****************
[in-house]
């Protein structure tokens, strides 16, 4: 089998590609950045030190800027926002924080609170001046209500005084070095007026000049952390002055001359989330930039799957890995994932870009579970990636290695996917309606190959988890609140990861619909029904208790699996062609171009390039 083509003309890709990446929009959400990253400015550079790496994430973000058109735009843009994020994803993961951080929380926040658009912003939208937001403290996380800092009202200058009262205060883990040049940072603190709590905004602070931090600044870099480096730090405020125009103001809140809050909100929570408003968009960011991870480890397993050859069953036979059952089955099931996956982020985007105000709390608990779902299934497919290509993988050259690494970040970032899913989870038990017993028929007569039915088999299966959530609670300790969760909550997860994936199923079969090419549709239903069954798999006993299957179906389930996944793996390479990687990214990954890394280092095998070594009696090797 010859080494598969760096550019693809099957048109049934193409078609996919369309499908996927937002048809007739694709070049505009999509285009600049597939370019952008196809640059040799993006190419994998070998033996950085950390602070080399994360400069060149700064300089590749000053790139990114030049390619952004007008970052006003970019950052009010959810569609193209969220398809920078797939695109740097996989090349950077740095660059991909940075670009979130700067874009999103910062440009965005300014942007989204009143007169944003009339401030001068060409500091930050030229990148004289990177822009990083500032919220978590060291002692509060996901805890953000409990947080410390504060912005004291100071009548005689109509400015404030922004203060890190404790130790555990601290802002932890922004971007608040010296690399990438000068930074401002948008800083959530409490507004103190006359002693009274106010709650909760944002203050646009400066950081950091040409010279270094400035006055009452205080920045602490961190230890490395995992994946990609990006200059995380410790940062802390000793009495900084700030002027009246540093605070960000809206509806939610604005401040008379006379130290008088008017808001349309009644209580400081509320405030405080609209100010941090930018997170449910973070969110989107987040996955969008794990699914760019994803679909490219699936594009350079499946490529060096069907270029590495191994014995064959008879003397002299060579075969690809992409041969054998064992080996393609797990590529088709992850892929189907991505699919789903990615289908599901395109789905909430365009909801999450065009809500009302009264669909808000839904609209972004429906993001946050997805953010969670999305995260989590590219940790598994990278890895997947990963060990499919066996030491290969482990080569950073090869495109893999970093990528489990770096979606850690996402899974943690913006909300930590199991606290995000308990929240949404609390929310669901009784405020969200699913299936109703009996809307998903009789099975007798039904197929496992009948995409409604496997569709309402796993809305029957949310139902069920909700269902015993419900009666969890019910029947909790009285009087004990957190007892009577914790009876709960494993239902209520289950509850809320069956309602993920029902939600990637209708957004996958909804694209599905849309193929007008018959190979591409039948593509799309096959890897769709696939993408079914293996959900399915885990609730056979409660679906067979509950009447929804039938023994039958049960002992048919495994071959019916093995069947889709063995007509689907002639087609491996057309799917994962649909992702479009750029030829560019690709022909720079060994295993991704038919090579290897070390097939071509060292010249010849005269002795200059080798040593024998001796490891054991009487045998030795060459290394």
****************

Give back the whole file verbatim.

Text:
[in-house]
């Protein structure tokens, strides 16, 4: 089998590609950045030190800027926002924080609170001046209500005084070095007026000049952390002055001359989330930039799957890995994932870009579970990636290695996917309606190959988890609140990861619909029904208790699996062609171009390039 083509003309890709990446929009959400990253400015550079790496994430973000058109735009843009994020994803993961951080929380926040658009912003939208937001403290996380800092009202200058009262205060883990040049940072603190709590905004602070931090600044870099480096730090405020125009103001809140809050909100929570408003968009960011991870480890397993050859069953036979059952089955099931996956982020985007105000709390608990779902299934497919290509993988050259690494970040970032899913989870038990017993028929007569039915088999299966959530609670300790969760909550997860994936199923079969090419549709239903069954798999006993299957179906389930996944793996390479990687990214990954890394280092095998070594009696090797 010859080494598969760096550019693809099957048109049934193409078609996919369309499908996927937002048809007739694709070049505009999509285009600049597939370019952008196809640059040799993006190419994998070998033996950085950390602070080399994360400069060149700064300089590749000053790139990114030049390619952004007008970052006003970019950052009010959810569609193209969220398809920078797939695109740097996989090349950077740095660059991909940075670009979130700067874009999103910062440009965005300014942007989204009143007169944003009339401030001068060409500091930050030229990148004289990177822009990083500032919220978590060291002692509060996901805890953000409990947080410390504060912005004291100071009548005689109509400015404030922004203060890190404790130790555990601290802002932890922004971007608040010296690399990438000068930074401002948008800083959530409490507004103190006359002693009274106010709650909760944002203050646009400066950081950091040409010279270094400035006055009452205080920045602490961190230890490395995992994946990609990006200059995380410790940062802390000793009495900084700030002027009246540093605070960000809206509806939610604005401040008379006379130290008088008017808001349309009644209580400081509320405030405080609209100010941090930018997170449910973070969110989107987040996955969008794990699914760019994803679909490219699936594009350079499946490529060096069907270029590495191994014995064959008879003397002299060579075969690809992409041969054998064992080996393609797990590529088709992850892929189907991505699919789903990615289908599901395109789905909430365009909801999450065009809500009302009264669909808000839904609209972004429906993001946050997805953010969670999305995260989590590219940790598994990278890895997947990963060990499919066996030491290969482990080569950073090869495109893999970093990528489990770096979606850690996402899974943690913006909300930590199991606290995000308990929240949404609390929310669901009784405020969200699913299936109703009996809307998903009789099975007798039904197929496992009948995409409604496997569709309402796993809305029957949310139902069920909700269902015993419900009666969890019910029947909790009285009087004990957190007892009577914790009876709960494993239902209520289950509850809320069956309602993920029902939600990637209708957004996958909804694209599905849309193929007008018959190979591409039948593509799309096959890897769709696939993408079914293996959900399915885990609730056979409660679906067979509950009447929804039938023994039958049960002992048919495994071959019916093995069947889709063995007509689907002639087609491996057309799917994962649909992702479009750029030829560019690709022909720079060994295993991704038919090579290897070390097939071509060292010249010849005269002795200059080798040593024998001796490891054991009487045998030795060459290394």